Heavy use of mathematical methods in economy is due to three theoretical perspectives: the first was a meteorologist and chemist named William Stanley Jevons (1835-1882) who in The Theory of Political Economy argued that economics was inherently dealing with mathematics because quantities. The second worked as a journalist, Marie-Esprit Leon Walras (1834-1910) and the third comes from the Viennese School, Sir Carl Menger (1840-1921).
The most prominent contribution of these theorists refers to the abandonment of the classical view of labor value for the value-utility, meaning that things are useful when they can meet any need, and thus allow your satisfaction. No one knew the other’s work, these three theorists have reached the same conclusion: the value of a good derives not from the total utility of the good, but of marginal utility, ie the utility of the last unit consumed. We still, Walras, in particular, the model of pure competition and perfect.
The Keynesian revolution and macroeconomics
After some long years of economic prosperity, the late 1920s, the twentieth century saw shake the structures of the capitalist system with the emergence of high unemployment and bankruptcies of companies. To respond to this situation until then unusual (the Great Depression), a member of the intellectual and cultural elite of London was presented to the economic scene. Born in Cambridge, England, in 1883, the same year the death of Marx, John Maynard Keynes studied philosophy and economics, as a teacher and had the neoclassical Alfred Marshall. Before becoming the chief economist of the twentieth century, Keynes worked as an executive at insurance companies in addition to speculate in currency markets, commodities and stock, and example of Richard, has amassed a considerable fortune with these speculations. Keynes became even staunch activist of the Liberal Party and married a ballerina Ruuds Diaghilev Ballet.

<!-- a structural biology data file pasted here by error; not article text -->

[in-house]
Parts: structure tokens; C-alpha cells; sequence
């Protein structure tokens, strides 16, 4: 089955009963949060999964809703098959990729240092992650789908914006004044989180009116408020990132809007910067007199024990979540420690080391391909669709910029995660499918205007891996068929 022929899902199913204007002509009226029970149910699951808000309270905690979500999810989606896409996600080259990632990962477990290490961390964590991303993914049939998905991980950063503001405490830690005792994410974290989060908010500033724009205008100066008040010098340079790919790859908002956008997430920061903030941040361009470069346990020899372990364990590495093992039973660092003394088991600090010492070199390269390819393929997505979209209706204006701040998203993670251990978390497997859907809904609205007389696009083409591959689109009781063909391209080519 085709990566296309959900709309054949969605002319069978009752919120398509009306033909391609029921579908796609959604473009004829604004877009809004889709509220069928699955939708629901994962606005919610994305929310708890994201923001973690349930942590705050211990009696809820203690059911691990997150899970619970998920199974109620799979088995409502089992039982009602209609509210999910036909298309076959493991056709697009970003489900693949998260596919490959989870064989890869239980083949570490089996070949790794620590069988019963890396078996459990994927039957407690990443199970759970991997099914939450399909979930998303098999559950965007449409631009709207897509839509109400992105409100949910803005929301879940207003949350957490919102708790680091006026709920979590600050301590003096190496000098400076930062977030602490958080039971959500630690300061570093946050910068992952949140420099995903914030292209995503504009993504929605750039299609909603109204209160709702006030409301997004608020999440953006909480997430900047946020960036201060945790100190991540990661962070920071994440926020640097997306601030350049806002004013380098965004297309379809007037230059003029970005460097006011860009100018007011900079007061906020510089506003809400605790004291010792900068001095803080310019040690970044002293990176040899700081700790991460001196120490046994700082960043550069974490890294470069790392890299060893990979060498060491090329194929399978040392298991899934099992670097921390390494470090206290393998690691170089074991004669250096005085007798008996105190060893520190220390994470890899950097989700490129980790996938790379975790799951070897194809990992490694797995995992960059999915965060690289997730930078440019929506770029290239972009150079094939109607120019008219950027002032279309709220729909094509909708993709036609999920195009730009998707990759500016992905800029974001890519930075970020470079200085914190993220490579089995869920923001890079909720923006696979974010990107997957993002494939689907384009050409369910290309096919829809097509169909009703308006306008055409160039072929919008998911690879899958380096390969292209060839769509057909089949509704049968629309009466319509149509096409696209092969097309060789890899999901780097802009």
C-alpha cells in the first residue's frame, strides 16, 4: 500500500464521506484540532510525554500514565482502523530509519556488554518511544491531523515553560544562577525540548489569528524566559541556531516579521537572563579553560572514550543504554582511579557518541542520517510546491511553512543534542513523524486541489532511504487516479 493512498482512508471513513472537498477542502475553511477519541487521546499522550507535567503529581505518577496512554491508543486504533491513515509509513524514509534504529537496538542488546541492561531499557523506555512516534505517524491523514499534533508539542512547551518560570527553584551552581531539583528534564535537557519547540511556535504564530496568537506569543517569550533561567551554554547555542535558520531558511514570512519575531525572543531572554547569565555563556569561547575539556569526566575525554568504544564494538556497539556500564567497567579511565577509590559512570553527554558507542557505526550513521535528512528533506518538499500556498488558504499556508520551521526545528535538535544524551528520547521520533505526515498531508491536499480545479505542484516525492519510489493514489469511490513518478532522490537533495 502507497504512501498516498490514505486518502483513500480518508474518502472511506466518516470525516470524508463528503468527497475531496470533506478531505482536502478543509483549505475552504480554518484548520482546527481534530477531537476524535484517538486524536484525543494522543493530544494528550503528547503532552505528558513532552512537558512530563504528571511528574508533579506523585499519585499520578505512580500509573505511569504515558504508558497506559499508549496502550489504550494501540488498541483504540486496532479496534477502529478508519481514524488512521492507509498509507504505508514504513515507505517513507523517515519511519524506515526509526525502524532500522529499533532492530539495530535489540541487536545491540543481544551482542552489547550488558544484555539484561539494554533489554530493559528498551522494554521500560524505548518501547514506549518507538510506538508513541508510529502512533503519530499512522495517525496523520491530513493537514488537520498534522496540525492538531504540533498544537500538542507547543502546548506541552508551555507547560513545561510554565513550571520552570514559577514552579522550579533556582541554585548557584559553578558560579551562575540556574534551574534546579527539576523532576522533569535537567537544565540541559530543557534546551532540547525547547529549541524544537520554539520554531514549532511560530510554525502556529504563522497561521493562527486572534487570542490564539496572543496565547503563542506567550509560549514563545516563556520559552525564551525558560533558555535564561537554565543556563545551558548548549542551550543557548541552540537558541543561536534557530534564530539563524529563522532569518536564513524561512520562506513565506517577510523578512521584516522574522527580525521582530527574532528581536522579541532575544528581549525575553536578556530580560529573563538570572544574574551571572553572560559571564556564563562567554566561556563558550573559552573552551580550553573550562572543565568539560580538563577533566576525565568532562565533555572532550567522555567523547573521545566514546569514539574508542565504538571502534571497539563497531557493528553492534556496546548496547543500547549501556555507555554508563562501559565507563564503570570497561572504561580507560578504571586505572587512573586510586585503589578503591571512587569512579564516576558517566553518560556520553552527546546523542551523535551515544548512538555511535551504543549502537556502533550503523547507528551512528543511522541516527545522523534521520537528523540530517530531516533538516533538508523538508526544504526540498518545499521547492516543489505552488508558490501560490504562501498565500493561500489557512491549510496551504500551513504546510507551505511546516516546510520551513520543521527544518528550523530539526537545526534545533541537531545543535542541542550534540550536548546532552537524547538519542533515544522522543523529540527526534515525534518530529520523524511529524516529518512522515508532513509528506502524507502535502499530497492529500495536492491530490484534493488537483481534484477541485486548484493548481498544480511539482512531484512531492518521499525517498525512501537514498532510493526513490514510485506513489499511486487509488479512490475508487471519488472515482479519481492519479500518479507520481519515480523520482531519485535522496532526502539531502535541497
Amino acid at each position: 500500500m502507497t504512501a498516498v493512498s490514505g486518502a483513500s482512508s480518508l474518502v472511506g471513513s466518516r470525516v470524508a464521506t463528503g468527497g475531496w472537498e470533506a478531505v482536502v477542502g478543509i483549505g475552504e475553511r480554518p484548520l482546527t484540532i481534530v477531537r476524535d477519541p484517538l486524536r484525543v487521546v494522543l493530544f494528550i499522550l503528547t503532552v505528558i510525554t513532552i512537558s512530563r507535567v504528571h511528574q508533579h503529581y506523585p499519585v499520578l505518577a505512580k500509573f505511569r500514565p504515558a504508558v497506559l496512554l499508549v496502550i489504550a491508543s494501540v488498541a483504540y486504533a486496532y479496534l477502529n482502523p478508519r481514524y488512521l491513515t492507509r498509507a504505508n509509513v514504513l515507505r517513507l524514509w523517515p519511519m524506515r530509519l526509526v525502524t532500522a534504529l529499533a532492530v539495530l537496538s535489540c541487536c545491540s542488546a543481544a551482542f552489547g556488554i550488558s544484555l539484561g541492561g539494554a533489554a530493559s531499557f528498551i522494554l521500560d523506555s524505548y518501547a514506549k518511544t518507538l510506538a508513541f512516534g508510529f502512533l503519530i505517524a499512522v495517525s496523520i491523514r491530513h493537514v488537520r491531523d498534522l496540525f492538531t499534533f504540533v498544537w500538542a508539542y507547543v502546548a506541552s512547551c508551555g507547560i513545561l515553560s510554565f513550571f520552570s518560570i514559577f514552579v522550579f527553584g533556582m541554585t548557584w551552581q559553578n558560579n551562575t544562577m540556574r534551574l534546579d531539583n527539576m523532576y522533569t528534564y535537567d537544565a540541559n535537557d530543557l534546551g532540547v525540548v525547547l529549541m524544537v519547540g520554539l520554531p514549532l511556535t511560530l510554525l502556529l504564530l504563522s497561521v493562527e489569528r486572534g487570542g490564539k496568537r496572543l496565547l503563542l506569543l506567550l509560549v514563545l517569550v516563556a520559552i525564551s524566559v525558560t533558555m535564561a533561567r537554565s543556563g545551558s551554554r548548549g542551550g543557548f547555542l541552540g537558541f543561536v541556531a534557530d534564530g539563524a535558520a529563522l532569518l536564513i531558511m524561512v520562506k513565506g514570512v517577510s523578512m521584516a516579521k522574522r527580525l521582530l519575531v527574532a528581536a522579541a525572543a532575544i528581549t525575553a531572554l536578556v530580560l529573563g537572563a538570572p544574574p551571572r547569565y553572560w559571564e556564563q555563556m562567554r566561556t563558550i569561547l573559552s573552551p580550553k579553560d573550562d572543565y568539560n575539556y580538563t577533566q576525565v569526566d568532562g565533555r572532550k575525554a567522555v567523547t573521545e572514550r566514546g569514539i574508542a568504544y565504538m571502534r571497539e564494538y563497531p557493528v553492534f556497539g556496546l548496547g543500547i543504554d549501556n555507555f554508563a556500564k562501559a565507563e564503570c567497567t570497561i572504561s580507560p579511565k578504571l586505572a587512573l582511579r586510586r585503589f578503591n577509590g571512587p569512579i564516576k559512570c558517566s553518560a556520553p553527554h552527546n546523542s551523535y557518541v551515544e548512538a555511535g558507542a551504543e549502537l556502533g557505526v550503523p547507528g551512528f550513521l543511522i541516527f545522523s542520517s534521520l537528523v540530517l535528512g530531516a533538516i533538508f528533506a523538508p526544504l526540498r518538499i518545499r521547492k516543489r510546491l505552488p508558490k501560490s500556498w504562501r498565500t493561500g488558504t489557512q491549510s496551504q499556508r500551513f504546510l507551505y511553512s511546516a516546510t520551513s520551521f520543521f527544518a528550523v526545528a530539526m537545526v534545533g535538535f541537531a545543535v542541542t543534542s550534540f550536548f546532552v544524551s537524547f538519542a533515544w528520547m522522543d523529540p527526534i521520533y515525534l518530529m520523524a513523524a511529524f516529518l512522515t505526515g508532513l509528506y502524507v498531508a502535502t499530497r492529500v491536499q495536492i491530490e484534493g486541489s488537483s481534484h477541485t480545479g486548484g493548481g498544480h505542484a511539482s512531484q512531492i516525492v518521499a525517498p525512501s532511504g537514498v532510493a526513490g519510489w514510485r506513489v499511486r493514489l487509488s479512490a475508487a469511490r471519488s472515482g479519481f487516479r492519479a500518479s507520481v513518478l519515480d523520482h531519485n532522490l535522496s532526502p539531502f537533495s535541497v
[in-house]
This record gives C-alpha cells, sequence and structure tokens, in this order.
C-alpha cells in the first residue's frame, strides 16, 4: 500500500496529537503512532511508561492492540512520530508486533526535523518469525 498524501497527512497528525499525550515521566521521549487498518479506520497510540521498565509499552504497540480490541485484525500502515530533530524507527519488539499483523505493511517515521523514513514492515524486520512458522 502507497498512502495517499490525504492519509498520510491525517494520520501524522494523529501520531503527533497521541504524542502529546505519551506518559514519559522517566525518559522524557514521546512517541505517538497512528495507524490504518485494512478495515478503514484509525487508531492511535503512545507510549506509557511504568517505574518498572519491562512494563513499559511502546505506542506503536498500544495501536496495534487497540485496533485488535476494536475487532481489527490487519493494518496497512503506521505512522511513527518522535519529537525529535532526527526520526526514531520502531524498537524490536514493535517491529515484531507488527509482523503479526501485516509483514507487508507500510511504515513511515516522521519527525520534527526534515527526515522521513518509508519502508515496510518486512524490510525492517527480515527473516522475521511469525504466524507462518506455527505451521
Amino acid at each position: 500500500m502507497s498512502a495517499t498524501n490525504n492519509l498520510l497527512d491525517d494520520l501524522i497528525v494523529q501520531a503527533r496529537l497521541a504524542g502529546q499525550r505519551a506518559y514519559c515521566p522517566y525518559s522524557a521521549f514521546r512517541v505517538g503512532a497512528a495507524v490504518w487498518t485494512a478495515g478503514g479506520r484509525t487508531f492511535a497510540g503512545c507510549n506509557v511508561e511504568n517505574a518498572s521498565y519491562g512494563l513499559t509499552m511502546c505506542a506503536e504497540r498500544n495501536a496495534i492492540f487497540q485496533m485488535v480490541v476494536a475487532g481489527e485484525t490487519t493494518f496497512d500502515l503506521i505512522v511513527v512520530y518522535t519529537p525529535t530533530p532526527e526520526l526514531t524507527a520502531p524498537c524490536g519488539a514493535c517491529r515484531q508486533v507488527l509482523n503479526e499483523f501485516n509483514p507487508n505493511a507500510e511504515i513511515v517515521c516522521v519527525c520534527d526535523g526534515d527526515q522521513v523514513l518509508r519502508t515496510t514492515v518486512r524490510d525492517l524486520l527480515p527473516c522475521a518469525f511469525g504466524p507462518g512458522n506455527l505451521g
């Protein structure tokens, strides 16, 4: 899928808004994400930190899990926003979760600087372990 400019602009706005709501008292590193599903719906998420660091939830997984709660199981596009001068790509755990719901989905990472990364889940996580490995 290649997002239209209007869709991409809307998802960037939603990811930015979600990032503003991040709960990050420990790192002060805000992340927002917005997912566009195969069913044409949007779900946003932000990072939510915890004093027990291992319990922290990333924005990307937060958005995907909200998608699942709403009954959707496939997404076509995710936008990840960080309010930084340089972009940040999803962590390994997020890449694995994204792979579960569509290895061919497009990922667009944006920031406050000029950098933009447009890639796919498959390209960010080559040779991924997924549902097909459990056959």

However, Keynes did something very prominent for economics: it redefined science, giving rise to macroeconomic theory. The General Theory of Employment, Interest and Money, magnum opus published in 1936, the employment issue was present and the backbone of Keynesian thinking began to be the principle of aggregate demand.
According to the theory of Keynes, employment depends on aggregate demand, whose components, in the private sector, are consumer spending and business investment, while the level of investment spending depends on the interest rate and the rate of expected return on new investments.
Keynes emphatically deny the classical approach and reversed Say’s Law, saying that it is the gift that generates, by adjusting the demand for the products developed, but the demand that generates output. Ruled otherwise even the quantity theory of money, as had been stated by Irving Fisher (1867-1947). Keynes strongly argued that the government would provide jobs to unemployed and looked closely at the demand, not supply, as did the classics. The policies he suggested founded a new relationship between state intervention and economic activity. In the years following the end of World War II in 1946, having assumed the chairmanship of the IMF (International Monetary Fund), when he was 62 years, died, leaving the life to come, so definitely, along with The General Theory, in the history of the great names and works of Economy, alongside Smith, The Wealth of Nations and Marx’s Capital with.